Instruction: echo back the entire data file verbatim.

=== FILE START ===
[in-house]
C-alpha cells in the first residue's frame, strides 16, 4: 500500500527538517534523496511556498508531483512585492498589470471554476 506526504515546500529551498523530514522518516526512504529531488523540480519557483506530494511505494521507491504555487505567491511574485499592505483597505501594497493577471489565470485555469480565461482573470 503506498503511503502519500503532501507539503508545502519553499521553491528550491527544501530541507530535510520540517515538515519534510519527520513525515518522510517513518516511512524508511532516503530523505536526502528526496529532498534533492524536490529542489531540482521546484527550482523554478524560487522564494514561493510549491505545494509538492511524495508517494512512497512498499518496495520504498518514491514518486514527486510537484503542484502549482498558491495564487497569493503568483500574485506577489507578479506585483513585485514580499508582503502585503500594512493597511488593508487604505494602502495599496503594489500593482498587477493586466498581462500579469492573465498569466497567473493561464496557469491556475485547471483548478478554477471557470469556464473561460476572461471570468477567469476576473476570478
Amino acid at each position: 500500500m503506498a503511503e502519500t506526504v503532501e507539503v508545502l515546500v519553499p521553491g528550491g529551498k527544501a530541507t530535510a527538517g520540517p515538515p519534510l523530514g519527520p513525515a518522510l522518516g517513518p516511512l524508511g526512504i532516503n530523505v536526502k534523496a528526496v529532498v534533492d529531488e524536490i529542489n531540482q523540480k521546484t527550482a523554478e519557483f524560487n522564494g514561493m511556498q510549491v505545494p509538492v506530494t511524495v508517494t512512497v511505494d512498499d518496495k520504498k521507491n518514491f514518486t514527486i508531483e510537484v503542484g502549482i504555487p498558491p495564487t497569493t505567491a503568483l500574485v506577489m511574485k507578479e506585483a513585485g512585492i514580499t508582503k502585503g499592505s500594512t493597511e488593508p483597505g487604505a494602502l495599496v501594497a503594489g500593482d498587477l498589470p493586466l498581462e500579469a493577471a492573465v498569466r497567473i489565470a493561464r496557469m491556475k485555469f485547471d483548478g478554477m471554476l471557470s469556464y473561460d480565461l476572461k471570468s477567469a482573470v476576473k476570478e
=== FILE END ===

[in-house]
C-alpha cells in the first residue's frame, strides 16, 4: 500500500527538517534523496511556498508531483512585492498589470471554476 506526504515546500529551498523530514522518516526512504529531488523540480519557483506530494511505494521507491504555487505567491511574485499592505483597505501594497493577471489565470485555469480565461482573470 503506498503511503502519500503532501507539503508545502519553499521553491528550491527544501530541507530535510520540517515538515519534510519527520513525515518522510517513518516511512524508511532516503530523505536526502528526496529532498534533492524536490529542489531540482521546484527550482523554478524560487522564494514561493510549491505545494509538492511524495508517494512512497512498499518496495520504498518514491514518486514527486510537484503542484502549482498558491495564487497569493503568483500574485506577489507578479506585483513585485514580499508582503502585503500594512493597511488593508487604505494602502495599496503594489500593482498587477493586466498581462500579469492573465498569466497567473493561464496557469491556475485547471483548478478554477471557470469556464473561460476572461471570468477567469476576473476570478
Amino acid at each position: 500500500m503506498a503511503e502519500t506526504v503532501e507539503v508545502l515546500v519553499p521553491g528550491g529551498k527544501a530541507t530535510a527538517g520540517p515538515p519534510l523530514g519527520p513525515a518522510l522518516g517513518p516511512l524508511g526512504i532516503n530523505v536526502k534523496a528526496v529532498v534533492d529531488e524536490i529542489n531540482q523540480k521546484t527550482a523554478e519557483f524560487n522564494g514561493m511556498q510549491v505545494p509538492v506530494t511524495v508517494t512512497v511505494d512498499d518496495k520504498k521507491n518514491f514518486t514527486i508531483e510537484v503542484g502549482i504555487p498558491p495564487t497569493t505567491a503568483l500574485v506577489m511574485k507578479e506585483a513585485g512585492i514580499t508582503k502585503g499592505s500594512t493597511e488593508p483597505g487604505a494602502l495599496v501594497a503594489g500593482d498587477l498589470p493586466l498581462e500579469a493577471a492573465v498569466r497567473i489565470a493561464r496557469m491556475k485555469f485547471d483548478g478554477m471554476l471557470s469556464y473561460d480565461l476572461k471570468s477567469a482573470v476576473k476570478e